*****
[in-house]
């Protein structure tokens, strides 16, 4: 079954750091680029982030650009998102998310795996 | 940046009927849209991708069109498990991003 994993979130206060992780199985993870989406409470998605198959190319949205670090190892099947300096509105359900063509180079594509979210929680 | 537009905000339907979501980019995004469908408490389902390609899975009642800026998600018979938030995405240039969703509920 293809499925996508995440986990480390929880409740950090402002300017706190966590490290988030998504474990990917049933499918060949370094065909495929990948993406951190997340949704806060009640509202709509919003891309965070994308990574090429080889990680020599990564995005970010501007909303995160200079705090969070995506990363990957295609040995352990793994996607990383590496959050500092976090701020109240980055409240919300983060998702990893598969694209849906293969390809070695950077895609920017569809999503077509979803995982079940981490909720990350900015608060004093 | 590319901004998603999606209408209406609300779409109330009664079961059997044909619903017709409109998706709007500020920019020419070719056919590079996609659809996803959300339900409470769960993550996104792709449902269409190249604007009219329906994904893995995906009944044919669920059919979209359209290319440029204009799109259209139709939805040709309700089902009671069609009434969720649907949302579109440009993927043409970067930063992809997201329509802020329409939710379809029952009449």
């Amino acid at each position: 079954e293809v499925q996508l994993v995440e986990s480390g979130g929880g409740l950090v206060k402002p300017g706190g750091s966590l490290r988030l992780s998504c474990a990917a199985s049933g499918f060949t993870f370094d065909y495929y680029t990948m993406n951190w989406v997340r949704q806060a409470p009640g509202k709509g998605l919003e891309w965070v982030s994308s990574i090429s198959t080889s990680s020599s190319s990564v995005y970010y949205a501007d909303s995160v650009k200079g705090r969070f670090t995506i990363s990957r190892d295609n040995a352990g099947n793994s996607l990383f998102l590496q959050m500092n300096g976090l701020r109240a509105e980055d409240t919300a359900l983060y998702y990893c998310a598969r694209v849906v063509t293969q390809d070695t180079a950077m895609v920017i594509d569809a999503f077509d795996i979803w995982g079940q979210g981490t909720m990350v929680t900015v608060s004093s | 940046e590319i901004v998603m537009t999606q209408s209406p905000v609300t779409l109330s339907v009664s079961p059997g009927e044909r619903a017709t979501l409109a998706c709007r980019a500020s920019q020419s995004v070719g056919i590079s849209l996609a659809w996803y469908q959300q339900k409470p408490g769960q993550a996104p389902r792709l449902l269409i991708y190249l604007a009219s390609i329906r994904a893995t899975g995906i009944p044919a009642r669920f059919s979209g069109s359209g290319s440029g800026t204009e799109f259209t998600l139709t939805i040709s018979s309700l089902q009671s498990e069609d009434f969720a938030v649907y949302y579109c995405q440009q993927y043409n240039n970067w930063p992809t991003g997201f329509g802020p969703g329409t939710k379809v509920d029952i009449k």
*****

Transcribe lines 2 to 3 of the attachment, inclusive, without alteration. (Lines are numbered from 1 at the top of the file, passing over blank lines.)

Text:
């Protein structure tokens, strides 16, 4: 079954750091680029982030650009998102998310795996 | 940046009927849209991708069109498990991003 994993979130206060992780199985993870989406409470998605198959190319949205670090190892099947300096509105359900063509180079594509979210929680 | 537009905000339907979501980019995004469908408490389902390609899975009642800026998600018979938030995405240039969703509920 293809499925996508995440986990480390929880409740950090402002300017706190966590490290988030998504474990990917049933499918060949370094065909495929990948993406951190997340949704806060009640509202709509919003891309965070994308990574090429080889990680020599990564995005970010501007909303995160200079705090969070995506990363990957295609040995352990793994996607990383590496959050500092976090701020109240980055409240919300983060998702990893598969694209849906293969390809070695950077895609920017569809999503077509979803995982079940981490909720990350900015608060004093 | 590319901004998603999606209408209406609300779409109330009664079961059997044909619903017709409109998706709007500020920019020419070719056919590079996609659809996803959300339900409470769960993550996104792709449902269409190249604007009219329906994904893995995906009944044919669920059919979209359209290319440029204009799109259209139709939805040709309700089902009671069609009434969720649907949302579109440009993927043409970067930063992809997201329509802020329409939710379809029952009449």
């Amino acid at each position: 079954e293809v499925q996508l994993v995440e986990s480390g979130g929880g409740l950090v206060k402002p300017g706190g750091s966590l490290r988030l992780s998504c474990a990917a199985s049933g499918f060949t993870f370094d065909y495929y680029t990948m993406n951190w989406v997340r949704q806060a409470p009640g509202k709509g998605l919003e891309w965070v982030s994308s990574i090429s198959t080889s990680s020599s190319s990564v995005y970010y949205a501007d909303s995160v650009k200079g705090r969070f670090t995506i990363s990957r190892d295609n040995a352990g099947n793994s996607l990383f998102l590496q959050m500092n300096g976090l701020r109240a509105e980055d409240t919300a359900l983060y998702y990893c998310a598969r694209v849906v063509t293969q390809d070695t180079a950077m895609v920017i594509d569809a999503f077509d795996i979803w995982g079940q979210g981490t909720m990350v929680t900015v608060s004093s | 940046e590319i901004v998603m537009t999606q209408s209406p905000v609300t779409l109330s339907v009664s079961p059997g009927e044909r619903a017709t979501l409109a998706c709007r980019a500020s920019q020419s995004v070719g056919i590079s849209l996609a659809w996803y469908q959300q339900k409470p408490g769960q993550a996104p389902r792709l449902l269409i991708y190249l604007a009219s390609i329906r994904a893995t899975g995906i009944p044919a009642r669920f059919s979209g069109s359209g290319s440029g800026t204009e799109f259209t998600l139709t939805i040709s018979s309700l089902q009671s498990e069609d009434f969720a938030v649907y949302y579109c995405q440009q993927y043409n240039n970067w930063p992809t991003g997201f329509g802020p969703g329409t939710k379809v509920d029952i009449k």